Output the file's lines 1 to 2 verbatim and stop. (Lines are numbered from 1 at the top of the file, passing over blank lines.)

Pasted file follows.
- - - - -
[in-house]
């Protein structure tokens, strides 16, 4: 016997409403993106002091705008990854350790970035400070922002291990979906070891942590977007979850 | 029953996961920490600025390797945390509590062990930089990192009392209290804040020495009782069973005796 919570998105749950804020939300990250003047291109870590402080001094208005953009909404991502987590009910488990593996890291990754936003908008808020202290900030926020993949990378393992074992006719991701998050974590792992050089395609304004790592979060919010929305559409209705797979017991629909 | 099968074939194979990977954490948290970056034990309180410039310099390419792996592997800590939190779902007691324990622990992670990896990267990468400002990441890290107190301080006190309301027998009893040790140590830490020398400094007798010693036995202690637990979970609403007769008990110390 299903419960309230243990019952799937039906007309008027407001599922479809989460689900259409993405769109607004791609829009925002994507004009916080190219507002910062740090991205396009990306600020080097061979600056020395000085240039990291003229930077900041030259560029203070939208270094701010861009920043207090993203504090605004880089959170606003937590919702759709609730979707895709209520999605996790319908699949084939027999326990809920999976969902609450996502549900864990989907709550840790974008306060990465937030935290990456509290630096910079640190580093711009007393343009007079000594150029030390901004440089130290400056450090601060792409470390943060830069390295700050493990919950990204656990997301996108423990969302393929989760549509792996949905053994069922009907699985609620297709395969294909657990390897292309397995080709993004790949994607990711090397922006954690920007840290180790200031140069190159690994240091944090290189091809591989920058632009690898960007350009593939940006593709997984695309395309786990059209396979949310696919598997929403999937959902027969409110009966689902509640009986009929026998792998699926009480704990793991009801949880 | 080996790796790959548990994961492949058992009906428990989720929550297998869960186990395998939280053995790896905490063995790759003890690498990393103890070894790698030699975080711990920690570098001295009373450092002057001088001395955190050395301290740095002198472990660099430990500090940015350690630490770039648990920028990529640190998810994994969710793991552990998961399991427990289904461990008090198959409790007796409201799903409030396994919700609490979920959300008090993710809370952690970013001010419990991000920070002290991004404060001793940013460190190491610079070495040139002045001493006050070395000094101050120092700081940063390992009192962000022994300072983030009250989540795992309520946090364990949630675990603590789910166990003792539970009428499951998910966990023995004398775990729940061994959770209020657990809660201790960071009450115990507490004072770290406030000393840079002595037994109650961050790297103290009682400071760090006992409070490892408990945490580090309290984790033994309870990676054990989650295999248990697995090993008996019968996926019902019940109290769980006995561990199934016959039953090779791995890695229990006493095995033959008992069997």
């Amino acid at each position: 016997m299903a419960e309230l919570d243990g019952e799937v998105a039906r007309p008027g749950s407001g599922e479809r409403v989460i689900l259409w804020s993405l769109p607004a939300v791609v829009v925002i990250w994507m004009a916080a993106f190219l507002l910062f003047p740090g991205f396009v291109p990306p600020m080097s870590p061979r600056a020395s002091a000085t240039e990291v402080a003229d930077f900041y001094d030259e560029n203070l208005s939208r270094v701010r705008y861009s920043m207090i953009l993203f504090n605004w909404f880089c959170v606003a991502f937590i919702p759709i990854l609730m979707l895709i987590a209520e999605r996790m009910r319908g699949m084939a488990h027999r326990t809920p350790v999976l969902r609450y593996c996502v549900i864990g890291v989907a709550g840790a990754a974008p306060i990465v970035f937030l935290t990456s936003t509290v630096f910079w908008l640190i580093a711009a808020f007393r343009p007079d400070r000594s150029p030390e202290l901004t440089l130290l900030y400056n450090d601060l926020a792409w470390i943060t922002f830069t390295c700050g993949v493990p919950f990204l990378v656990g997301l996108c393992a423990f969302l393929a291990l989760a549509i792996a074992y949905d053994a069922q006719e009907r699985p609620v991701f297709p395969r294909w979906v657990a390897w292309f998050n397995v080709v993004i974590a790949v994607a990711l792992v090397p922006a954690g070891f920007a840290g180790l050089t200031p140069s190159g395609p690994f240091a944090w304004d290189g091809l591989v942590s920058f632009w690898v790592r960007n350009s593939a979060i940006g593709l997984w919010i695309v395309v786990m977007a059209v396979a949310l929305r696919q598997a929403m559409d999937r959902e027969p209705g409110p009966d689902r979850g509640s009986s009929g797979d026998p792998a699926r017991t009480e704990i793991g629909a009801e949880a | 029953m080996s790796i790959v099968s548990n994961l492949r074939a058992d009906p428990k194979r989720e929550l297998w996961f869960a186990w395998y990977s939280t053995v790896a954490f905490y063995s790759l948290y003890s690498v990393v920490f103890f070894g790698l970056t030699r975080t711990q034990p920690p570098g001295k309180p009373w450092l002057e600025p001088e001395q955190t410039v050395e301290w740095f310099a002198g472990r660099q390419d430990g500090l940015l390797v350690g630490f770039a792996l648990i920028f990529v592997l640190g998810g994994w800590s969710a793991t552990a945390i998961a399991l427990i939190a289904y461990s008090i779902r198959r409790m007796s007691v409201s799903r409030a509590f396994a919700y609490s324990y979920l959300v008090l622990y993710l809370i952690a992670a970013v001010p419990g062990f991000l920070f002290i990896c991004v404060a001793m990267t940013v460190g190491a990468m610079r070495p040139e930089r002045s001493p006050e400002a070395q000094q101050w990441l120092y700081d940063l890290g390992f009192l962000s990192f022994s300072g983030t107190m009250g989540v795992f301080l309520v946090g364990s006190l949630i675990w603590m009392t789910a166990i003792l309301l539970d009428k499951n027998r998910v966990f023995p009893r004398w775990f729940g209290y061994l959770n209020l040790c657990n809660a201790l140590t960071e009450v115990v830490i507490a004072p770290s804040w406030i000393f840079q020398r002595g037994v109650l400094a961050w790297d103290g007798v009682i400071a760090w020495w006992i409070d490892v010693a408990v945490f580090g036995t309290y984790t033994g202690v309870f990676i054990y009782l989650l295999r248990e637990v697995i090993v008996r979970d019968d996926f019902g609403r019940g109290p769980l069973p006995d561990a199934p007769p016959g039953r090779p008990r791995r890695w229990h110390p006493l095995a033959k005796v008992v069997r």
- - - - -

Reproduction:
[in-house]
């Protein structure tokens, strides 16, 4: 016997409403993106002091705008990854350790970035400070922002291990979906070891942590977007979850 | 029953996961920490600025390797945390509590062990930089990192009392209290804040020495009782069973005796 919570998105749950804020939300990250003047291109870590402080001094208005953009909404991502987590009910488990593996890291990754936003908008808020202290900030926020993949990378393992074992006719991701998050974590792992050089395609304004790592979060919010929305559409209705797979017991629909 | 099968074939194979990977954490948290970056034990309180410039310099390419792996592997800590939190779902007691324990622990992670990896990267990468400002990441890290107190301080006190309301027998009893040790140590830490020398400094007798010693036995202690637990979970609403007769008990110390 299903419960309230243990019952799937039906007309008027407001599922479809989460689900259409993405769109607004791609829009925002994507004009916080190219507002910062740090991205396009990306600020080097061979600056020395000085240039990291003229930077900041030259560029203070939208270094701010861009920043207090993203504090605004880089959170606003937590919702759709609730979707895709209520999605996790319908699949084939027999326990809920999976969902609450996502549900864990989907709550840790974008306060990465937030935290990456509290630096910079640190580093711009007393343009007079000594150029030390901004440089130290400056450090601060792409470390943060830069390295700050493990919950990204656990997301996108423990969302393929989760549509792996949905053994069922009907699985609620297709395969294909657990390897292309397995080709993004790949994607990711090397922006954690920007840290180790200031140069190159690994240091944090290189091809591989920058632009690898960007350009593939940006593709997984695309395309786990059209396979949310696919598997929403999937959902027969409110009966689902509640009986009929026998792998699926009480704990793991009801949880 | 080996790796790959548990994961492949058992009906428990989720929550297998869960186990395998939280053995790896905490063995790759003890690498990393103890070894790698030699975080711990920690570098001295009373450092002057001088001395955190050395301290740095002198472990660099430990500090940015350690630490770039648990920028990529640190998810994994969710793991552990998961399991427990289904461990008090198959409790007796409201799903409030396994919700609490979920959300008090993710809370952690970013001010419990991000920070002290991004404060001793940013460190190491610079070495040139002045001493006050070395000094101050120092700081940063390992009192962000022994300072983030009250989540795992309520946090364990949630675990603590789910166990003792539970009428499951998910966990023995004398775990729940061994959770209020657990809660201790960071009450115990507490004072770290406030000393840079002595037994109650961050790297103290009682400071760090006992409070490892408990945490580090309290984790033994309870990676054990989650295999248990697995090993008996019968996926019902019940109290769980006995561990199934016959039953090779791995890695229990006493095995033959008992069997």